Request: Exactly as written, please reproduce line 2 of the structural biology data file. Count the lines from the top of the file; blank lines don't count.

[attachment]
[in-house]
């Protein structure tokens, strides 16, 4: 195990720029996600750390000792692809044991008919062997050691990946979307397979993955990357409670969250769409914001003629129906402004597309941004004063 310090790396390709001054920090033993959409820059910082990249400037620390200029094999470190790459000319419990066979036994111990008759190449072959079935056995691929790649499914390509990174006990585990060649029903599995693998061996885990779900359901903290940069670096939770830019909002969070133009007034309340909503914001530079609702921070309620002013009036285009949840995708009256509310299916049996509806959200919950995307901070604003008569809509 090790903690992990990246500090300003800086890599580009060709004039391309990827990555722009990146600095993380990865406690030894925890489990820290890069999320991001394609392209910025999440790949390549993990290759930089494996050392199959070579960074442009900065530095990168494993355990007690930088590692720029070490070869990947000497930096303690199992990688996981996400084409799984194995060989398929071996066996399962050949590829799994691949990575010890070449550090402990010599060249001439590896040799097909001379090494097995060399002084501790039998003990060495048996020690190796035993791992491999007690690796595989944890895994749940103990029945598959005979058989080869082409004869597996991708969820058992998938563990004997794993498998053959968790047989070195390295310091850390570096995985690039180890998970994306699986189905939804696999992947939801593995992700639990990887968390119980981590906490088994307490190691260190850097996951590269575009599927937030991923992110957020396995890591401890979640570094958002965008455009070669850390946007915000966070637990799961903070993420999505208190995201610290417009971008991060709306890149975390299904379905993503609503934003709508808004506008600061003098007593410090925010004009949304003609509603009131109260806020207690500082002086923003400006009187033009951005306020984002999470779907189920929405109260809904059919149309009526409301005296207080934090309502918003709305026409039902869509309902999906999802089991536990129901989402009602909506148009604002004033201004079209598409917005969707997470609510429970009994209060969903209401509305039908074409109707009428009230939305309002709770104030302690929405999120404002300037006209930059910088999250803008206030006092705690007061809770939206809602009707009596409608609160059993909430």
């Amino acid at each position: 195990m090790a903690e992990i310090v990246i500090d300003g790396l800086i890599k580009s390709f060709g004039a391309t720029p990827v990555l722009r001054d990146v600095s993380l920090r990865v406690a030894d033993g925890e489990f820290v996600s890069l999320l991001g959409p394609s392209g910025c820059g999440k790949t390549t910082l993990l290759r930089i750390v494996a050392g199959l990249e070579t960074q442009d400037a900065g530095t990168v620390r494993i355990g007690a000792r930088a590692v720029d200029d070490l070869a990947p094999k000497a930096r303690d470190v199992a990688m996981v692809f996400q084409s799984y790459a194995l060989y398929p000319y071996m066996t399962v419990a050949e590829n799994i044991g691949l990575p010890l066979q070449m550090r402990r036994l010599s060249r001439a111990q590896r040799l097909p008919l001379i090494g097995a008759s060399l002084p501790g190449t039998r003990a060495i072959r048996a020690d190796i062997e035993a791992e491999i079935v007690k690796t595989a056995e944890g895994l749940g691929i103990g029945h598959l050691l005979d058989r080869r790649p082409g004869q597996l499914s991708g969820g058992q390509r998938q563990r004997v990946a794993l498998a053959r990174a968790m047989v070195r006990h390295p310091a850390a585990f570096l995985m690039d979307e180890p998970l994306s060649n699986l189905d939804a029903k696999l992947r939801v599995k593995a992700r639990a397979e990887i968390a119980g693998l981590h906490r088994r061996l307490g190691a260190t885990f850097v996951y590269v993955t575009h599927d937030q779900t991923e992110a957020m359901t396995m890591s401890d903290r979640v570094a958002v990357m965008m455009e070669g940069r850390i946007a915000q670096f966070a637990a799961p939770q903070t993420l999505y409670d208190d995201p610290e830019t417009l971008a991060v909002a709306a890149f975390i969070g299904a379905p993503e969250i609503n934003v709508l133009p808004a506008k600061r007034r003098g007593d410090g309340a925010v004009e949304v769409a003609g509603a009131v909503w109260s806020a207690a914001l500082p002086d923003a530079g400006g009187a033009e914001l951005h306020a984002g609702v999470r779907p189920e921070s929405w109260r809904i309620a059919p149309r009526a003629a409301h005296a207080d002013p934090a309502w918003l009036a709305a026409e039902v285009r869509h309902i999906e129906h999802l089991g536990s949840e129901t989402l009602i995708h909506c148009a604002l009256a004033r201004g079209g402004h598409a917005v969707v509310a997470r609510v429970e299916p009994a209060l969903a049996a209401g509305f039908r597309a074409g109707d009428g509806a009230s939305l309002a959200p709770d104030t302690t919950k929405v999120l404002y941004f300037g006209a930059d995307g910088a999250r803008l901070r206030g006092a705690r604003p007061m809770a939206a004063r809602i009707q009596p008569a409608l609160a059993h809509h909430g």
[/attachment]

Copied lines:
């Protein structure tokens, strides 16, 4: 195990720029996600750390000792692809044991008919062997050691990946979307397979993955990357409670969250769409914001003629129906402004597309941004004063 310090790396390709001054920090033993959409820059910082990249400037620390200029094999470190790459000319419990066979036994111990008759190449072959079935056995691929790649499914390509990174006990585990060649029903599995693998061996885990779900359901903290940069670096939770830019909002969070133009007034309340909503914001530079609702921070309620002013009036285009949840995708009256509310299916049996509806959200919950995307901070604003008569809509 090790903690992990990246500090300003800086890599580009060709004039391309990827990555722009990146600095993380990865406690030894925890489990820290890069999320991001394609392209910025999440790949390549993990290759930089494996050392199959070579960074442009900065530095990168494993355990007690930088590692720029070490070869990947000497930096303690199992990688996981996400084409799984194995060989398929071996066996399962050949590829799994691949990575010890070449550090402990010599060249001439590896040799097909001379090494097995060399002084501790039998003990060495048996020690190796035993791992491999007690690796595989944890895994749940103990029945598959005979058989080869082409004869597996991708969820058992998938563990004997794993498998053959968790047989070195390295310091850390570096995985690039180890998970994306699986189905939804696999992947939801593995992700639990990887968390119980981590906490088994307490190691260190850097996951590269575009599927937030991923992110957020396995890591401890979640570094958002965008455009070669850390946007915000966070637990799961903070993420999505208190995201610290417009971008991060709306890149975390299904379905993503609503934003709508808004506008600061003098007593410090925010004009949304003609509603009131109260806020207690500082002086923003400006009187033009951005306020984002999470779907189920929405109260809904059919149309009526409301005296207080934090309502918003709305026409039902869509309902999906999802089991536990129901989402009602909506148009604002004033201004079209598409917005969707997470609510429970009994209060969903209401509305039908074409109707009428009230939305309002709770104030302690929405999120404002300037006209930059910088999250803008206030006092705690007061809770939206809602009707009596409608609160059993909430």